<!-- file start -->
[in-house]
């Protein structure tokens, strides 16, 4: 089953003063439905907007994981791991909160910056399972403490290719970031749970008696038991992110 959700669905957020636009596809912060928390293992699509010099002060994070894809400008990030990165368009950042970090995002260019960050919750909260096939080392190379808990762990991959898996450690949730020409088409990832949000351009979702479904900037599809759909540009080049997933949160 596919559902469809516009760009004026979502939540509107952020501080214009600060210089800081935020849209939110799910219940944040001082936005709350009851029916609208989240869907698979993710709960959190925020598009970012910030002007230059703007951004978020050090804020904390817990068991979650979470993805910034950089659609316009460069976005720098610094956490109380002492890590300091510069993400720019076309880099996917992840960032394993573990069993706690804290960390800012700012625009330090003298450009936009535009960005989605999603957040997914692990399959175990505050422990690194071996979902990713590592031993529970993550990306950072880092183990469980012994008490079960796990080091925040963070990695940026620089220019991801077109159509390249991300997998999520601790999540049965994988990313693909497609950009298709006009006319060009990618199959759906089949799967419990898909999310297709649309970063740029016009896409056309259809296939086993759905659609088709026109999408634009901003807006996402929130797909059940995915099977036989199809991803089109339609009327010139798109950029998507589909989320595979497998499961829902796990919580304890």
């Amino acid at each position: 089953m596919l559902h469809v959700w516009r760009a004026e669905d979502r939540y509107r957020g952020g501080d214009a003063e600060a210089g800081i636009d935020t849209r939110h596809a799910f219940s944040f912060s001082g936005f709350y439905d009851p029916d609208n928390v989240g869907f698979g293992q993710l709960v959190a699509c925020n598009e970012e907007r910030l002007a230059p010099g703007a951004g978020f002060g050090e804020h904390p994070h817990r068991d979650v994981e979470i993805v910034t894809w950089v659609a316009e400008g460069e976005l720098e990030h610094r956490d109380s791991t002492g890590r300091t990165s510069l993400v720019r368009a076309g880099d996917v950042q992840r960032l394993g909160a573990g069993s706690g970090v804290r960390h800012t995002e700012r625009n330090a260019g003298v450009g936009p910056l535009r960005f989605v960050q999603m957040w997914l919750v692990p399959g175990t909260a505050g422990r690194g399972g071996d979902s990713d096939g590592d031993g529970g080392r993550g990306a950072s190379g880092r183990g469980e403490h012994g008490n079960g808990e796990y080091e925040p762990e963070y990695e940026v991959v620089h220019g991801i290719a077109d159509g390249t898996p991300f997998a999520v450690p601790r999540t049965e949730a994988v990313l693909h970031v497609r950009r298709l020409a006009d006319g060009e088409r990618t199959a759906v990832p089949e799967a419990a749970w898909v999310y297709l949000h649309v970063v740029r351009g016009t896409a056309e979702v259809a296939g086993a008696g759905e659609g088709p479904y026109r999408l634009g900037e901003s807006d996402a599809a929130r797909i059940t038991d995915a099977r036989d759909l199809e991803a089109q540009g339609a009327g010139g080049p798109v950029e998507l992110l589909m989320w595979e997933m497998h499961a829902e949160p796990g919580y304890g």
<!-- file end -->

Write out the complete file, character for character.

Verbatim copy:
[in-house]
């Protein structure tokens, strides 16, 4: 089953003063439905907007994981791991909160910056399972403490290719970031749970008696038991992110 959700669905957020636009596809912060928390293992699509010099002060994070894809400008990030990165368009950042970090995002260019960050919750909260096939080392190379808990762990991959898996450690949730020409088409990832949000351009979702479904900037599809759909540009080049997933949160 596919559902469809516009760009004026979502939540509107952020501080214009600060210089800081935020849209939110799910219940944040001082936005709350009851029916609208989240869907698979993710709960959190925020598009970012910030002007230059703007951004978020050090804020904390817990068991979650979470993805910034950089659609316009460069976005720098610094956490109380002492890590300091510069993400720019076309880099996917992840960032394993573990069993706690804290960390800012700012625009330090003298450009936009535009960005989605999603957040997914692990399959175990505050422990690194071996979902990713590592031993529970993550990306950072880092183990469980012994008490079960796990080091925040963070990695940026620089220019991801077109159509390249991300997998999520601790999540049965994988990313693909497609950009298709006009006319060009990618199959759906089949799967419990898909999310297709649309970063740029016009896409056309259809296939086993759905659609088709026109999408634009901003807006996402929130797909059940995915099977036989199809991803089109339609009327010139798109950029998507589909989320595979497998499961829902796990919580304890």
């Amino acid at each position: 089953m596919l559902h469809v959700w516009r760009a004026e669905d979502r939540y509107r957020g952020g501080d214009a003063e600060a210089g800081i636009d935020t849209r939110h596809a799910f219940s944040f912060s001082g936005f709350y439905d009851p029916d609208n928390v989240g869907f698979g293992q993710l709960v959190a699509c925020n598009e970012e907007r910030l002007a230059p010099g703007a951004g978020f002060g050090e804020h904390p994070h817990r068991d979650v994981e979470i993805v910034t894809w950089v659609a316009e400008g460069e976005l720098e990030h610094r956490d109380s791991t002492g890590r300091t990165s510069l993400v720019r368009a076309g880099d996917v950042q992840r960032l394993g909160a573990g069993s706690g970090v804290r960390h800012t995002e700012r625009n330090a260019g003298v450009g936009p910056l535009r960005f989605v960050q999603m957040w997914l919750v692990p399959g175990t909260a505050g422990r690194g399972g071996d979902s990713d096939g590592d031993g529970g080392r993550g990306a950072s190379g880092r183990g469980e403490h012994g008490n079960g808990e796990y080091e925040p762990e963070y990695e940026v991959v620089h220019g991801i290719a077109d159509g390249t898996p991300f997998a999520v450690p601790r999540t049965e949730a994988v990313l693909h970031v497609r950009r298709l020409a006009d006319g060009e088409r990618t199959a759906v990832p089949e799967a419990a749970w898909v999310y297709l949000h649309v970063v740029r351009g016009t896409a056309e979702v259809a296939g086993a008696g759905e659609g088709p479904y026109r999408l634009g900037e901003s807006d996402a599809a929130r797909i059940t038991d995915a099977r036989d759909l199809e991803a089109q540009g339609a009327g010139g080049p798109v950029e998507l992110l589909m989320w595979e997933m497998h499961a829902e949160p796990g919580y304890g």